If Google can scoop up YouTube and Facebook can gobble Instagram, then what the hell: Let’s get some good, old-fashioned consolidation going on in the nightclub game.
In a move that radically alters our delicate nightlife ecosystem like flocks of starling released into Central Park, Hakkasan Group has acquired the Light Group for $36 million. (Back in 2011, Morgans Hotel Group bought a 90 percent stake in Light Group for $46.5 million; the deal between Morgans and Hakkasan includes the remaining 10 percent held by Light Group founders Andy Masi and Andrew Sasson.)
The move makes Hakkasan the undisputed behemoth of the local nightlife scene—though Morgans will take over Light’s holdings in Miami at the Delano. Morgan’s also remains the leaseholder in three Mandalay Bay restaurants (Kumi, Red Square and Citizens Kitchen). Hakkasan Group is heavily invested in the restaurant game after acquiring San Diego’s Enlightened Hospitality Group in January. After the Hakkasan deal is finalized, which is expected to be in January, Morgans will have up to 18 months to repurchase a minority stake in Light Group.
So for those keeping score, once the deal goes through Hakkasan will control its eponymous flagship at MGM, as well as Omnia (set to open at Caesars Palace in 2015), 1 Oak, The Bank, Gold Lounge, Revolution, Lily, Alibi, Deuce Lounge, Bare, Liquid, Wet Republic, Social House, Seersucker, Citizens Kitchen, Hearthstone, Diablo’s Cantina, Fix, Kumi, Red Square and Stack. And that’s not even counting what becomes of the under-renovation Haze.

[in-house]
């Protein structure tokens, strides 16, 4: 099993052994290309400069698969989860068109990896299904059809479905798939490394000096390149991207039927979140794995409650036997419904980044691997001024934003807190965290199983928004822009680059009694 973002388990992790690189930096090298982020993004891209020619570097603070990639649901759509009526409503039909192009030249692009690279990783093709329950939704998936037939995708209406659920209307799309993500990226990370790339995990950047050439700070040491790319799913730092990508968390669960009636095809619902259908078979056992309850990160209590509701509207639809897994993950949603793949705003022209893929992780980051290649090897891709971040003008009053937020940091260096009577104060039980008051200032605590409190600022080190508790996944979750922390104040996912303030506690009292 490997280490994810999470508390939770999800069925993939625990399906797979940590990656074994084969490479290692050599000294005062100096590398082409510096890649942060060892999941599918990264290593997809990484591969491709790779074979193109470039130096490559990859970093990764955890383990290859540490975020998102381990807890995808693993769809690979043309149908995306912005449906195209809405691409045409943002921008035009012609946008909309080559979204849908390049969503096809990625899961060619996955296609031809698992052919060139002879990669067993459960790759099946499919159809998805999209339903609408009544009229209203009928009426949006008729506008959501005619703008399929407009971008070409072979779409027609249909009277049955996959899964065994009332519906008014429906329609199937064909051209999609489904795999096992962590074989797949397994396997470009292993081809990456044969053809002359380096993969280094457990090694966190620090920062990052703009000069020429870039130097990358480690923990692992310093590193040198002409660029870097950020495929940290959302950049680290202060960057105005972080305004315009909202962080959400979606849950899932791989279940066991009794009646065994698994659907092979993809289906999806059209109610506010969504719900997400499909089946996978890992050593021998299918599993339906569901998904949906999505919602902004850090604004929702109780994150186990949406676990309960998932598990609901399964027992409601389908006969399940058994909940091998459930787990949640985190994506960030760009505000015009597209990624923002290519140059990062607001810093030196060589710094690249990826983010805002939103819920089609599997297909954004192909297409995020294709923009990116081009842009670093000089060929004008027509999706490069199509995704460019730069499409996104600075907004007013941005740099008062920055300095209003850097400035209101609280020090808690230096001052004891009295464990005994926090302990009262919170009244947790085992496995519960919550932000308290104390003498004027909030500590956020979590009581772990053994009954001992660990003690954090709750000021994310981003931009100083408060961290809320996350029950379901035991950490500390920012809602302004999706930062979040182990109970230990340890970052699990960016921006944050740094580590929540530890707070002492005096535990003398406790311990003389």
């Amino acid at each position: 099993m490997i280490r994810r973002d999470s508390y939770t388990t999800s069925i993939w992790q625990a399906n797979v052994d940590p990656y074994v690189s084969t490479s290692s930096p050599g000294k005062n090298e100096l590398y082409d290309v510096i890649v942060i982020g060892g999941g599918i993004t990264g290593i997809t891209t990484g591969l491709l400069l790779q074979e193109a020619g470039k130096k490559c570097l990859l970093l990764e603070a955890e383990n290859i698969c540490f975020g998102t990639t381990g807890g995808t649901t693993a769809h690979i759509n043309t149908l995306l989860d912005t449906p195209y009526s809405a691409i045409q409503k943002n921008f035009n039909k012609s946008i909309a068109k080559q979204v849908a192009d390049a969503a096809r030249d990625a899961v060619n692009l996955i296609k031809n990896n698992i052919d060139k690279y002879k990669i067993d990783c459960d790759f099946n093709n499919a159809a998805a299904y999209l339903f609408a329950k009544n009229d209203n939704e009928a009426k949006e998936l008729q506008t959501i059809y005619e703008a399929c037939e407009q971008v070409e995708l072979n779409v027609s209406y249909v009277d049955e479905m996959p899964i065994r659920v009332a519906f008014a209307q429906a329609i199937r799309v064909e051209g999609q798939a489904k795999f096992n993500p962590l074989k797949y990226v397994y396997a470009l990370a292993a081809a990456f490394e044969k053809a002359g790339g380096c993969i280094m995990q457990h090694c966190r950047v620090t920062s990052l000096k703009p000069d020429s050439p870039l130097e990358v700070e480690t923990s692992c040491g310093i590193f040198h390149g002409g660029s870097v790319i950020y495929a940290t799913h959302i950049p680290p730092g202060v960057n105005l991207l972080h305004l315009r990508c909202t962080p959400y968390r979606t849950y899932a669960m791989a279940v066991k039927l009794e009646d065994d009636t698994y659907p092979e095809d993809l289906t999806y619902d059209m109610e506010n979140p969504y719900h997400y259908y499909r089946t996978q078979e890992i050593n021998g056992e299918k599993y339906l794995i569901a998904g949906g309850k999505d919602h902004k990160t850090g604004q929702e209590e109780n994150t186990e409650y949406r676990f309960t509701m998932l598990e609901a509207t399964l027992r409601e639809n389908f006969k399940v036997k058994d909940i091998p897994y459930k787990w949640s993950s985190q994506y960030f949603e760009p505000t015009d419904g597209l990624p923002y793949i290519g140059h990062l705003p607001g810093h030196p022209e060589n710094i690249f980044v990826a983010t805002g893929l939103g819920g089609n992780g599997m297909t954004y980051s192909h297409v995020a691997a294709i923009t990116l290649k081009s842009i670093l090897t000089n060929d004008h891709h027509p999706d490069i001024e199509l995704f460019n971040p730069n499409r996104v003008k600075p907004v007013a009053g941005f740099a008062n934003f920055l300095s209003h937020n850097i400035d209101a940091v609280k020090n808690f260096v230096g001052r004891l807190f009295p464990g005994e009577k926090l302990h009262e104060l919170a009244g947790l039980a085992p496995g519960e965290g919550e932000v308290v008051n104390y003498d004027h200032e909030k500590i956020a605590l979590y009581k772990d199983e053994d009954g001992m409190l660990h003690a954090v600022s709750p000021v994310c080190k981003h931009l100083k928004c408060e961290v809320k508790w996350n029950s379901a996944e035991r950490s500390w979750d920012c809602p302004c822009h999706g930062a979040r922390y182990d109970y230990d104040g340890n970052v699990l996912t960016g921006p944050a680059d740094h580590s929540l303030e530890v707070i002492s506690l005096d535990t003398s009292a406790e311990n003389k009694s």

If you think that sounds like Hakkasan is running some Standard Oil kind of game, it could have been even bigger: Hakkasan also approached Tao Group about a takeover, but the discussion didn’t end up going anywhere, according to a report in Forbes. But considering this is the second year in a row Hakkasan has had a big, splashy acquisition around this time, CEO Neil Moffit’s Christmas gift in 2015 could be a gift-wrapped Marquee or XS. Does Drai’s come in his size?
Of course, Hakkasan now has the leverage in negotiating with DJs. Which means maybe this deal is just part of saving some money down the road. Because they definitely bestowed a chunk of treasure on Calvin Harris, who made $66 million last year, making him the ninth highest-paid musician of 2014. Harris made more money than Rihanna, whose songs he produced to help him hit that mark.
Maybe that’s the benefit to being utterly uncontroversial. Deadmau5 isn’t on the highest-paid list, even though he’s infinitely more entertaining. Like when he got into a spitting match with the girls from Krewella, sisters Jahan and Yasmine Yousaf. After Jahan wrote an op-ed for Billboard about sexism in the music industry—and about the reactions to the sisters’ lawsuit against Krewella co-founder Kris Trindl—Deadmau5 blasted her on Twitter. Among other gems: “It has nothing to do with you being a woman, it has everything to do with you sucking at music. I’m an equal sex hater”; and “My favorite female DJ of all time is me … in a dress.” That stampede you heard was a thousand dudes rushing to complete their 2015 Halloween costumes with recycled Deadmau5 heads from their 2012 costumes.
The flip side to all that money in the club system is that XS and Tryst did their annual employee toy run on behalf of the Chet Buchanan & The Morning Zoo Toy Drive. Employees raided a local Walmart on December 10 and emerged with enough loot to fill 12 tractor-trailers. The haul amounted to a donation of $195,000—or about the cost of Hakkasan’s business-card rebranding budget after picking up all those clubs and restaurants.